As even the most casual cinema buff already knows, film productions get canceled all the time. A reminder of the colossal effort required to actually make a movie, these aborted projects will typically be announced by their respective studios, a script will be developed and cast and crew hired – only to be scuttled soon after.
There are plenty of reasons why this occurs – the most common causes are creative disagreements between studio executives and the filmmakers, or financial concerns – but regardless, these reasons wind up being sufficient to ensure the plug is pulled. Like we said, happens all the time – but what doesn’t happen that often is that a film actually commences shooting before it’s shut down!
The rationale behind studios scrapping a production after filming is underway vary wildly – although again, artistic disputes and funding-related problems remain the prominent culprits. But there have also been instances of onset tragedies, freak weather conditions, and (allegedly, at least) a voodoo curse resulting in films being scuttled while the director is still calling “action!”
With this in mind, we’ve pulled together a list of 16Movies That Were Canceled During Filming.
Today marks the 100th anniversary of Roald Dahl’s birth, a man who was undoubtedly one of the greatest children’s authors of the 20th Century.
Dahl’s legacy can be seen today not only in the consistently strong sales his stories continue to enjoy, but also in the number of films that have used those stories for source material.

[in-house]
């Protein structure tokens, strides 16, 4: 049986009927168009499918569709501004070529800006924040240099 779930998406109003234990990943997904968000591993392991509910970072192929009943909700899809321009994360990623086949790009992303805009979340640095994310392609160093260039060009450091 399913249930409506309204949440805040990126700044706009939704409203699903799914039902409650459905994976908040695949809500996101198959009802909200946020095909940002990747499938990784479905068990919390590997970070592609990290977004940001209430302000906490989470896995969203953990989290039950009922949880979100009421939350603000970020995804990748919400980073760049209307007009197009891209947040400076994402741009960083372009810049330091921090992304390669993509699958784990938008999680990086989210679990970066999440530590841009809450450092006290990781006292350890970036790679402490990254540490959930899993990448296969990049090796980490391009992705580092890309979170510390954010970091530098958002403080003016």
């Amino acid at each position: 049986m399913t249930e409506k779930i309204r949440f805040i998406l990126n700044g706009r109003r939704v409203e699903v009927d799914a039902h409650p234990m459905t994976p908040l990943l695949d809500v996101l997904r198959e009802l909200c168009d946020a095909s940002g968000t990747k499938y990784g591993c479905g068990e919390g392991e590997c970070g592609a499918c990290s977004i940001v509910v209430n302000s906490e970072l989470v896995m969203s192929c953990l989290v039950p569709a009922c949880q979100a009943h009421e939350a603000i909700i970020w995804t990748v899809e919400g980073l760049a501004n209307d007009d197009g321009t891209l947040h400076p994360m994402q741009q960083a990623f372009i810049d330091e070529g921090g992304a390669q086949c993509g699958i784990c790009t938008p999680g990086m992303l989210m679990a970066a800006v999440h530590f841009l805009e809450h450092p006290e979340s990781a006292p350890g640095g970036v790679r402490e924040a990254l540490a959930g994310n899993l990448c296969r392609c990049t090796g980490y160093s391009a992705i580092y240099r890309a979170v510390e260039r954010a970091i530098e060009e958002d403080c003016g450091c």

It’s fair to say Dahl had a rather dim view of many of the movies based on his works, many of which brightened up the darker undertones of his works or otherwise meddled with his tales of virtuous heroes and despicable villains.
The latest, Steven Spielberg’s take The BFG, scores points for its faithfulness to the source material, stunning visuals and top notch performances – particularly Ruby Barnhill as Sophie and Mark Rylance as the Big Friendly Giant himself – but somehow, it ends up feeling like less than the sum of its parts.
Still, that’s not to say that Dahl’s novels can’t be translated to screen successfully, and here are five of the best, most whizzpopping and downright scrumdidilyumptious adaptations of the author’s works.
So often these days, it seems like big budget movies are made with a specific audience in mind, in a cynical attempt by studios to maximise profits at the expense of stifling creativity.
But every so often, along comes a major studio release that is so markedly different from the “paint by numbers” fodder that tends to flood the industry that it can only be the result of filmmakers interested in telling the kind of story they want to, demigraphics and creative think tanks be damned.
So it was with Rango, Gore Verbinski’s screwball animated Western, which premiered five years ago this month. I’m not entirely sure what audience Rango was made for – possibly for film buffs, but more than likely for the filmmakers themselves – but regardless, I sure am glad that it exists.